The elephants and giraffes at Dunstable’s Whipsnade Zoo have helped Sir David Attenborough to unveil the secrets of the biggest dinosaur ever to walk the earth, in a brand new BBC One documentary.
Attenborough and the Giant Dinosaur follows the fossil discovery and reconstruction of the largest known dinosaur – the giant titanosaur.
Although the recently discovered species lived around 66 – 145 million years ago, the animals at Whipsnade have been able to give clues as to how a creature of that size and weight could live.
The world famous nature broadcaster meets Whipsnade Zoo’s assistant curator of Elephants, Lee Sambrook, and the zoo’s herd of Asian elephants, to discover more about the eating habits of very large animals, and how their bodies are adapted for walking, in spite of their size and weight.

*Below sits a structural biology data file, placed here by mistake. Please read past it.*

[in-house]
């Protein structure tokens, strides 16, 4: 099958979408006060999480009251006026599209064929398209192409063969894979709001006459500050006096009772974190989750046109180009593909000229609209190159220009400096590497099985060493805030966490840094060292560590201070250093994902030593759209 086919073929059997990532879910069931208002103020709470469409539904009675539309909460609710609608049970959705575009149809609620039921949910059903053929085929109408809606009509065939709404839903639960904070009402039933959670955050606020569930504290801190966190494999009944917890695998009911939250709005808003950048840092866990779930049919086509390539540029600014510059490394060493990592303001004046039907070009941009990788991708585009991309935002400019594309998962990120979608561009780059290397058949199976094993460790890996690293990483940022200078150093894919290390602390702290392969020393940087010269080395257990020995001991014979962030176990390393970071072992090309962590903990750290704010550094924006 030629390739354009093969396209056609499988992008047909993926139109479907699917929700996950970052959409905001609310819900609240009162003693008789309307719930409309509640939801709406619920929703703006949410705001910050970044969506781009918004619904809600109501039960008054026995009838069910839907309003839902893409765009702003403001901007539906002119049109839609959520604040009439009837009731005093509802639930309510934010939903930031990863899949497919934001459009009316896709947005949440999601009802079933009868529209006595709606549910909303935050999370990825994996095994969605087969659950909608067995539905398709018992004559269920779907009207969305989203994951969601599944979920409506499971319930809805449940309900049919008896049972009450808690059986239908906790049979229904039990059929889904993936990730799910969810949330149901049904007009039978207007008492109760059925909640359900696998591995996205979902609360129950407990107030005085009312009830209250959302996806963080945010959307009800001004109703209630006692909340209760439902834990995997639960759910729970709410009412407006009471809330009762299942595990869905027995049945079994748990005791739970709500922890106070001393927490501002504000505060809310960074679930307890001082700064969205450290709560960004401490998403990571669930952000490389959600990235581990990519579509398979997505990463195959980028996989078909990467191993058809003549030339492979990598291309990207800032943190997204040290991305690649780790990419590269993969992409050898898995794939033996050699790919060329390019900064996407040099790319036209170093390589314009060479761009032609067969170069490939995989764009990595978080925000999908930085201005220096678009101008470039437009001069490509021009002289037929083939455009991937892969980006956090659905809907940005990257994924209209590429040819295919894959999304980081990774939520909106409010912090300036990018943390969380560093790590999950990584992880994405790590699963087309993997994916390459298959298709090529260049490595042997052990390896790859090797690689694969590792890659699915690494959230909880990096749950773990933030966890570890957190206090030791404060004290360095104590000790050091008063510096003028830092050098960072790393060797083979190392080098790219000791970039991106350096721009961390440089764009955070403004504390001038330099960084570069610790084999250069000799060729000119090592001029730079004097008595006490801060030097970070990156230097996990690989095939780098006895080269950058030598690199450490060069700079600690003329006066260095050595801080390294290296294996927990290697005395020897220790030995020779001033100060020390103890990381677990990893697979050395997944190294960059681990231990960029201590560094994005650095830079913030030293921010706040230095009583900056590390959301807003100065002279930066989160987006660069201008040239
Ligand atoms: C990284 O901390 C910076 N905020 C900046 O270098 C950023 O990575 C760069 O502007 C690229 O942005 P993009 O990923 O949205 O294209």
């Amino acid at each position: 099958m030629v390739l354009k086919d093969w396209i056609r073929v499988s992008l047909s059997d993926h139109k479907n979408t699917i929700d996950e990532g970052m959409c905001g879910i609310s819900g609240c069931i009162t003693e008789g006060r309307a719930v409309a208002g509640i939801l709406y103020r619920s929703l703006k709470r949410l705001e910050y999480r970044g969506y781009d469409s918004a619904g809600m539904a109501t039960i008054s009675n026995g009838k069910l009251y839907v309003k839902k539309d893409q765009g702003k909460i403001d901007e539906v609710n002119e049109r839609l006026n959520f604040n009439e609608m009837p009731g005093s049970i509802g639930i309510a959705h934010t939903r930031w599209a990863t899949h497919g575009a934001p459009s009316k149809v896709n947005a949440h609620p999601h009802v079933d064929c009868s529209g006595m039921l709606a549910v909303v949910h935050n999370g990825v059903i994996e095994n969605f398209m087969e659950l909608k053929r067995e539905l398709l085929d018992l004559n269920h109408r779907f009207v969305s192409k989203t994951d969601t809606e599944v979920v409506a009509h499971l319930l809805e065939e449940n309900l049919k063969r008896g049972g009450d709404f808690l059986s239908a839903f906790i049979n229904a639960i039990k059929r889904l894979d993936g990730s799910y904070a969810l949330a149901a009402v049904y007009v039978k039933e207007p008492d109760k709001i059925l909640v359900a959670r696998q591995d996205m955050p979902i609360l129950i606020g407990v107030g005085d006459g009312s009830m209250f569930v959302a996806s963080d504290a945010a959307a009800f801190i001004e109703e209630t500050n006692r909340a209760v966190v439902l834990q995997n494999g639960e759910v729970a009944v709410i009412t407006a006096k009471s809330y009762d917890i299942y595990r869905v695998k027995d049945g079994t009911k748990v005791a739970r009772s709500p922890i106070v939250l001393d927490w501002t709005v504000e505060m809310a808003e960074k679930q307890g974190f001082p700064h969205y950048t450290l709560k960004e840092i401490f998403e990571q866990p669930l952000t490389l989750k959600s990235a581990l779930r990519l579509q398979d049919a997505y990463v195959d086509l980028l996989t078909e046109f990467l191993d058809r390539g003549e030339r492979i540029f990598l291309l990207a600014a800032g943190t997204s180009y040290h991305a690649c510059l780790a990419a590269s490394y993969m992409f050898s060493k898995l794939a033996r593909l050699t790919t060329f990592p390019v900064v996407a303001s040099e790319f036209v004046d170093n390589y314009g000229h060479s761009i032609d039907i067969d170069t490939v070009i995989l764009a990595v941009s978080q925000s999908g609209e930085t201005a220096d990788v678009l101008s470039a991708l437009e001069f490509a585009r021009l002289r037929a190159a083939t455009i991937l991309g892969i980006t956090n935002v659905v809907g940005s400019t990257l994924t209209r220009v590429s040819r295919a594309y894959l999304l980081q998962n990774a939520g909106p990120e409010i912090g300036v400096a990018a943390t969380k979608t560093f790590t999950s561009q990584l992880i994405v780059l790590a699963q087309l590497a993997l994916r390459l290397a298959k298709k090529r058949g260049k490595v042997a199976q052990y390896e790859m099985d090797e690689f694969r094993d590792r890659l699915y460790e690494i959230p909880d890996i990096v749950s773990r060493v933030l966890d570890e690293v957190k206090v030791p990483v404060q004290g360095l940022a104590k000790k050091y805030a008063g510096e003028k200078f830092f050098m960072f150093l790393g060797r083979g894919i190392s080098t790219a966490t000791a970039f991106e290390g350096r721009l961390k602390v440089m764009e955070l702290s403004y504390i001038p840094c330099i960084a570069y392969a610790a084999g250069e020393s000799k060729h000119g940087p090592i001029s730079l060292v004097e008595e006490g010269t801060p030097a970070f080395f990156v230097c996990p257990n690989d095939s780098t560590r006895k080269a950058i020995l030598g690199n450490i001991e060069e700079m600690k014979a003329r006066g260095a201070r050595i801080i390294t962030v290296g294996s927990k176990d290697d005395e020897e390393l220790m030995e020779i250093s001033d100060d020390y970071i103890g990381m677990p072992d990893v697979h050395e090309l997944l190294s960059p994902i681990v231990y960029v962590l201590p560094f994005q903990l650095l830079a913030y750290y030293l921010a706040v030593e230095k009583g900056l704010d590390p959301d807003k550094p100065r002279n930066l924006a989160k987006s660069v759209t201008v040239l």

The zoo’s giraffes also make an appearance, as Sir David Attenborough and leading scientists, including bones expert Ben Garrod from ’s Institute of Zoology, explore the benefits of the prehistoric creature’s long neck.
Zoological director David Field said: “At Whipsnade Zoo we’re able to learn so much from the animals in our care that can be applied to our conservation projects around the world, but it’s fascinating to see how this knowledge can be applied to better understand prehistoric animals too.
“Later in 2016, our visitors will be able to investigate the similarities and differences between dinosaurs and today’s wildlife for themselves when Whipsnade Zoo launches its new Jurassic experience for the summer, which features life-size animatronic dinosaurs.”
The documentary will be aired this Sunday (January 24) at 6.30pm.